There is no verb 'to be' in the present tense in Hebrew and the phrase means 'I will be that I will be'. This passage which has been shamefully mistranslated into other languages as 'I am' is interpreted in Judaism as meaning: 'I will be with the Jewish people in their present grief and sorrow and I will also be with them in their future subjugations by other kingdoms.'
In other words, G-d is not simply watching over the Jewish people. He is not only going to accompany them in all their troubles, but he is actually there in the midst of their suffering, and is in fact suffering with them. G-d is there in the midst of the hatred, suffering with his Jewish people and will never forsake them.
This message is what has kept the Jewish people going for 4000 years.
The Joseph stories are always read around the Jewish festival of Chanuka, the winter festival of commemoration and dedication. Chanuka retells the story of the first major attempt to prevent the Jewish people from adhering to their specific and often peculiar habits and customs. These include circumcision of baby boys, the practice of shechita and eating kosher food.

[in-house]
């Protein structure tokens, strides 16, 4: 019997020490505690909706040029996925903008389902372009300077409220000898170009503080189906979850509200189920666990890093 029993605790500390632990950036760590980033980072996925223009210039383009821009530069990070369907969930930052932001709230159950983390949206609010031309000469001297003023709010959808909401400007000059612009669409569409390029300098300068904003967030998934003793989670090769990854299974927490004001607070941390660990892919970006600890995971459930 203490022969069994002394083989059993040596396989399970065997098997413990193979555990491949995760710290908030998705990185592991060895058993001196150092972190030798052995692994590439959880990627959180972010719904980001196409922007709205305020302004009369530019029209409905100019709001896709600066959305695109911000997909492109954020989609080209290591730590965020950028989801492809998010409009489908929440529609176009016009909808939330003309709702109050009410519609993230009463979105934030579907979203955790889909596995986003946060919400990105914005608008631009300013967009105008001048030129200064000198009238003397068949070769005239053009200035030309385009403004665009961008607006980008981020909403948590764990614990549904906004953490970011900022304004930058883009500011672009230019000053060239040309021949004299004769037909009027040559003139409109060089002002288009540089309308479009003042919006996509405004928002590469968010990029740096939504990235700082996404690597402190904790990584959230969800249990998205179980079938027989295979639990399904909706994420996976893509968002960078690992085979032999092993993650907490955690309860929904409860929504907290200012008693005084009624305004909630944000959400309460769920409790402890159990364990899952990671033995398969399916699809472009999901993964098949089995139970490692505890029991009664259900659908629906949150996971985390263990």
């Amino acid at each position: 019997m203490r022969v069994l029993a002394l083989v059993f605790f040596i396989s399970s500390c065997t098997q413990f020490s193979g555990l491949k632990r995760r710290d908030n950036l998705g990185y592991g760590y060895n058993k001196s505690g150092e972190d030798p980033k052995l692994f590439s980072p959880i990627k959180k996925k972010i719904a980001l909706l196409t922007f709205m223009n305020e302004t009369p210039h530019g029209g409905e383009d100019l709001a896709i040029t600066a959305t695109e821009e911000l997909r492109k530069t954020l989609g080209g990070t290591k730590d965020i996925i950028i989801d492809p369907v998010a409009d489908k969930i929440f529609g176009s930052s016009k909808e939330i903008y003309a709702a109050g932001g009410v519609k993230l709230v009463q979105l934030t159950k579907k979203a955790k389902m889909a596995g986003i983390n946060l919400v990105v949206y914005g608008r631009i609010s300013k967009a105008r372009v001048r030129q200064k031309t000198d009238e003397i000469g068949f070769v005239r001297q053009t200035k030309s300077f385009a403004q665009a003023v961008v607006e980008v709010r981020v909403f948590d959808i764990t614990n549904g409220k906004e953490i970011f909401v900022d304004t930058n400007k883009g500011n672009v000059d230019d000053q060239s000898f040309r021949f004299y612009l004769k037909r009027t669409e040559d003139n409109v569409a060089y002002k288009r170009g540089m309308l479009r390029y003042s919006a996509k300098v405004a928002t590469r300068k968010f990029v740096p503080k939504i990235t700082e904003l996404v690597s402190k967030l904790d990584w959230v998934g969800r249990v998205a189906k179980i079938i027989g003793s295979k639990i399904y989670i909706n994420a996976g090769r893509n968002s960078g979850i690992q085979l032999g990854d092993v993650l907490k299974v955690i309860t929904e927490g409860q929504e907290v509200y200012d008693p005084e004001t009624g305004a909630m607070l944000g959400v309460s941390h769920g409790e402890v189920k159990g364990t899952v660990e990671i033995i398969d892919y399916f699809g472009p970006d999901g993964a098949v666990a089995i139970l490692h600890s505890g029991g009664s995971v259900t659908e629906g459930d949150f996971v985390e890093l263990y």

Attempts were also made by the original Syrian Greeks and their many emulators throughout history to prevent Jewish adherence to Shabbat and festivals. So, throughout the ages, games are played and other tactics employed to prevent the powers-that-be (and especially the Christian world) from interfering in the free expression of the Jewish religion, as is happening again today and especially in some of the most libertarian countries in the western world.
So, as we remember the story of Joseph which appears to turn out well in the end, and as we light the Chanukah candles in memory of the miracle of Chanukah, which takes place this year during the first week of December, let's finish with a modern story.